“As someone who splits his time between shooting stills and video, I am always looking for a camera that can do it all. It’s a tall order; you either have a great still camera that is OK at video, or a capable video camera that takes average stills,” remarks global cinematographer David Wright. In the past year, Wright’s clients have included the BBC, National Geographic, PBS and the online service Curiosity Stream.
For a recent assignment at Lions Sands Game Reserve in South Africa, Wright carried the Nikon D500, an AF-S DX NIKKOR 16-80mm f/2.8-4E ED VR for video work, plus the new AF-S NIKKOR 200-500mm f/5.6E ED VR. The reserve, located on the edge of Kruger National Park, is famous for its “Big Five” (lions, elephants, rhinos, buffalo and leopards). It is also home to a diverse selection of other species, thereby making it a photographer’s paradise.
Going the Distance
Wright describes his job, “A wildlife photographer is busiest at sunrise and sunset since these are the times when animals are most active. I chase after very mobile subjects and often capture in conditions where there’s low light. I usually shoot handheld from within a vehicle which is constantly on the move. Versatile gear is a must, that’s why the Nikon D500 and the 200-500mm are in my bag.”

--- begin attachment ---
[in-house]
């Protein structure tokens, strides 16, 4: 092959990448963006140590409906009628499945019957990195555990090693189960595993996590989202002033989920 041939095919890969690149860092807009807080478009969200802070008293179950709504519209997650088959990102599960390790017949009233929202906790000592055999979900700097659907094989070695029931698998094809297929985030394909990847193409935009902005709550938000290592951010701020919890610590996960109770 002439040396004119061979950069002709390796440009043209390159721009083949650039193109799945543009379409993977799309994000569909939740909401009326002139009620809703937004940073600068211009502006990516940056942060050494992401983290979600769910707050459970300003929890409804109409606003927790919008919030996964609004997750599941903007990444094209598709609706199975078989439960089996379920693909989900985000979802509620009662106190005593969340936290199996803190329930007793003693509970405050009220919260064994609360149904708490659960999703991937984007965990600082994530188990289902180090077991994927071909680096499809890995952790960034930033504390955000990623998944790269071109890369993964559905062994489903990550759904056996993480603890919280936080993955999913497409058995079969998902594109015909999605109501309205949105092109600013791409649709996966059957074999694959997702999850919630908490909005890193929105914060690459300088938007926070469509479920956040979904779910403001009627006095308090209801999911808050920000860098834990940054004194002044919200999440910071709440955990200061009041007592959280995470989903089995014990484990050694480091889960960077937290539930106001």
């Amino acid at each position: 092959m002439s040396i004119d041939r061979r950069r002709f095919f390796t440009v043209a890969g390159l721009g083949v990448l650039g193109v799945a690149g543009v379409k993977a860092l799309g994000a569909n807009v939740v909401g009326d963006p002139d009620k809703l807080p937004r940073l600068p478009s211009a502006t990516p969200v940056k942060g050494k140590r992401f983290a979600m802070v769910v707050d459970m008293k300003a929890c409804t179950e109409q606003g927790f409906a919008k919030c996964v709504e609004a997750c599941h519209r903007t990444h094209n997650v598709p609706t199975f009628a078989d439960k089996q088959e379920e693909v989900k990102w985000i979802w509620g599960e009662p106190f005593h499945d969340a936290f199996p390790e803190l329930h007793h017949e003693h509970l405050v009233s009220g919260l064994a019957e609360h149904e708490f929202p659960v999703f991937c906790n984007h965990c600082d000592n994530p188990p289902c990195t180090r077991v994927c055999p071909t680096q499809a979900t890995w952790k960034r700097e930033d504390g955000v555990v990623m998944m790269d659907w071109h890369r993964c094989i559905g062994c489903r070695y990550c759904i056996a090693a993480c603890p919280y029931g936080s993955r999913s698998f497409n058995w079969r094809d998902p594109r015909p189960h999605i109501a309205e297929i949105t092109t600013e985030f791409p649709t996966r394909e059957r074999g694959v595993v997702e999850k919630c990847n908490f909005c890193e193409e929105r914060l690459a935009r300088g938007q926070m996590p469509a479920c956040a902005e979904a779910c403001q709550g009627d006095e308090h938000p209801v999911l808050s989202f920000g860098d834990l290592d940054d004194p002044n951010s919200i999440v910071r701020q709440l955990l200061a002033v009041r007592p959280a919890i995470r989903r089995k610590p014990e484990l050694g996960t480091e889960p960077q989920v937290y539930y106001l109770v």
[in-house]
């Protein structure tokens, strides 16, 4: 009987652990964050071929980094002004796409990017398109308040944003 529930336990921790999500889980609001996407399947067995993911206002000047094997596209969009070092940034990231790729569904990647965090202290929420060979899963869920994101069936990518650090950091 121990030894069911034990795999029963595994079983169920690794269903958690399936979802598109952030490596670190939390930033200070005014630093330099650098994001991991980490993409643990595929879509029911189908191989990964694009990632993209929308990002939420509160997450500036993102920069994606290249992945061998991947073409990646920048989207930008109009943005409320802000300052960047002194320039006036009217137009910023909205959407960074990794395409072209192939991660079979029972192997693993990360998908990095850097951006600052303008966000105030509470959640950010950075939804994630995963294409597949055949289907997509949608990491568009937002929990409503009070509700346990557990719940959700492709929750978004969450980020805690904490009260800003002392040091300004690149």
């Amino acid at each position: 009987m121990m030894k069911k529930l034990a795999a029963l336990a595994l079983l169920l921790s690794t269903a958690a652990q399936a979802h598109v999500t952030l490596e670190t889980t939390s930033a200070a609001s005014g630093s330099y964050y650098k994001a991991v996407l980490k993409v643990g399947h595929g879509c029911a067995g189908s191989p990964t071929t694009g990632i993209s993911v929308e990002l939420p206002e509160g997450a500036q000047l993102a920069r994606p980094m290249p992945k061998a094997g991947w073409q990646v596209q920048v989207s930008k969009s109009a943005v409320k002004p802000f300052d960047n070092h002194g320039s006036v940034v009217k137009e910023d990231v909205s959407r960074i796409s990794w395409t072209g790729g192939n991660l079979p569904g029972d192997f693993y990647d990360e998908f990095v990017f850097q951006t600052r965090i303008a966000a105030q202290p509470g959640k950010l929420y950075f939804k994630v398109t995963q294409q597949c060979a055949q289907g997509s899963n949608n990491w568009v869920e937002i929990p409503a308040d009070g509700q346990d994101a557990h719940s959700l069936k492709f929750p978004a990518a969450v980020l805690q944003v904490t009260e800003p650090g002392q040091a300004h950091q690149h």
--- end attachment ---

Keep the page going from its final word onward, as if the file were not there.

Designed with wildlife and sports shooters in mind, the 200-500mm proved it’s worth right off the bat when Wright captured a lioness at sunset. “The reach on this lens is impressive, yet it is relatively compact and light. At just over 81 ounces and 10.5 inches extended, it makes trekking on foot, and working from within confined spaces, that much easier. This lens definitely eases things when shooting without a tripod too.”
Wright next came upon a series of elephants during late afternoon and into twilight. “Lens sharpness is superb—even in images captured while bouncing along the road. The vibration reduction (VR) function, plus resolving abilities of the optics, exceeded my expectations.”
Into the Darkness of Night
Sharp images of wildlife come from a camera that delivers super-fast autofocus, quick write speed and a large buffer. Even better is a camera that can capture wildlife in the dark. “After the sun had set (when animals are most active), the D500 allowed me to continue firing frame after frame while my associate reluctantly set down his DSLR,” smiles Wright, pointing out that his peer said it was just too dark to even focus.
A most challenging nocturnal subject was the lion. Wright’s vehicle would come across a pride on the move or sleeping after a big meal, but catching animals while they feasted on a buffalo was only possible in the cover of darkness. He cranked the ISO to 25,600 and soon came across just what was desired—the pride with a kill. “I prefer to photograph night scenes with the aid of backlight, so it was enormously helpful that one of the vehicles was using on a spotlight to illuminate the road. While the beasts gorged on their meal, I captured long after it was hard to even see details with the naked eye.”